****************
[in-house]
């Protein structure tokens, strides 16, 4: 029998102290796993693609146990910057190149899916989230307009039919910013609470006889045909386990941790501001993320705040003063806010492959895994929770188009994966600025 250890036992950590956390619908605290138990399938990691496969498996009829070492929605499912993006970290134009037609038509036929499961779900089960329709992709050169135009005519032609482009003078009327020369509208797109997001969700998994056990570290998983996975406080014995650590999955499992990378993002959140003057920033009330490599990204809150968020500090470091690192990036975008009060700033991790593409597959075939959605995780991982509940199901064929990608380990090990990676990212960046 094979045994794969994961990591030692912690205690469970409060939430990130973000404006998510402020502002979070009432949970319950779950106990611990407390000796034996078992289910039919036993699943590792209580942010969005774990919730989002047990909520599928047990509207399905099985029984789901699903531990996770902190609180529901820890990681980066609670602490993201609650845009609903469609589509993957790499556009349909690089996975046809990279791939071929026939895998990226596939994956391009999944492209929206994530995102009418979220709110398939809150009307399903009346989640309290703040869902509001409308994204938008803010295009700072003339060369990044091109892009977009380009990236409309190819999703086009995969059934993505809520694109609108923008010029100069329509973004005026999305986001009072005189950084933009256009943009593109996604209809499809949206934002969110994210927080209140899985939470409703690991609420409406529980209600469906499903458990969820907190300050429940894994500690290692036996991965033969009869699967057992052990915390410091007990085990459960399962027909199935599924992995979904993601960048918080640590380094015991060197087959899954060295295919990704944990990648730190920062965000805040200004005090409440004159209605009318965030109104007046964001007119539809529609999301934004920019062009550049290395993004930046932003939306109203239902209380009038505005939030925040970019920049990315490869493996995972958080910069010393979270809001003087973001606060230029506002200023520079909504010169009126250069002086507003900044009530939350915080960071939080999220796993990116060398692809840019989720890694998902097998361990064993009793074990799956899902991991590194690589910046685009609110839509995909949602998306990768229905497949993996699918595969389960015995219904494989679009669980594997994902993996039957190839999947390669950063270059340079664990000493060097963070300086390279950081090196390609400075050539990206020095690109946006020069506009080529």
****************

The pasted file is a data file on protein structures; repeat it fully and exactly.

[in-house]
């Protein structure tokens, strides 16, 4: 029998102290796993693609146990910057190149899916989230307009039919910013609470006889045909386990941790501001993320705040003063806010492959895994929770188009994966600025 250890036992950590956390619908605290138990399938990691496969498996009829070492929605499912993006970290134009037609038509036929499961779900089960329709992709050169135009005519032609482009003078009327020369509208797109997001969700998994056990570290998983996975406080014995650590999955499992990378993002959140003057920033009330490599990204809150968020500090470091690192990036975008009060700033991790593409597959075939959605995780991982509940199901064929990608380990090990990676990212960046 094979045994794969994961990591030692912690205690469970409060939430990130973000404006998510402020502002979070009432949970319950779950106990611990407390000796034996078992289910039919036993699943590792209580942010969005774990919730989002047990909520599928047990509207399905099985029984789901699903531990996770902190609180529901820890990681980066609670602490993201609650845009609903469609589509993957790499556009349909690089996975046809990279791939071929026939895998990226596939994956391009999944492209929206994530995102009418979220709110398939809150009307399903009346989640309290703040869902509001409308994204938008803010295009700072003339060369990044091109892009977009380009990236409309190819999703086009995969059934993505809520694109609108923008010029100069329509973004005026999305986001009072005189950084933009256009943009593109996604209809499809949206934002969110994210927080209140899985939470409703690991609420409406529980209600469906499903458990969820907190300050429940894994500690290692036996991965033969009869699967057992052990915390410091007990085990459960399962027909199935599924992995979904993601960048918080640590380094015991060197087959899954060295295919990704944990990648730190920062965000805040200004005090409440004159209605009318965030109104007046964001007119539809529609999301934004920019062009550049290395993004930046932003939306109203239902209380009038505005939030925040970019920049990315490869493996995972958080910069010393979270809001003087973001606060230029506002200023520079909504010169009126250069002086507003900044009530939350915080960071939080999220796993990116060398692809840019989720890694998902097998361990064993009793074990799956899902991991590194690589910046685009609110839509995909949602998306990768229905497949993996699918595969389960015995219904494989679009669980594997994902993996039957190839999947390669950063270059340079664990000493060097963070300086390279950081090196390609400075050539990206020095690109946006020069506009080529």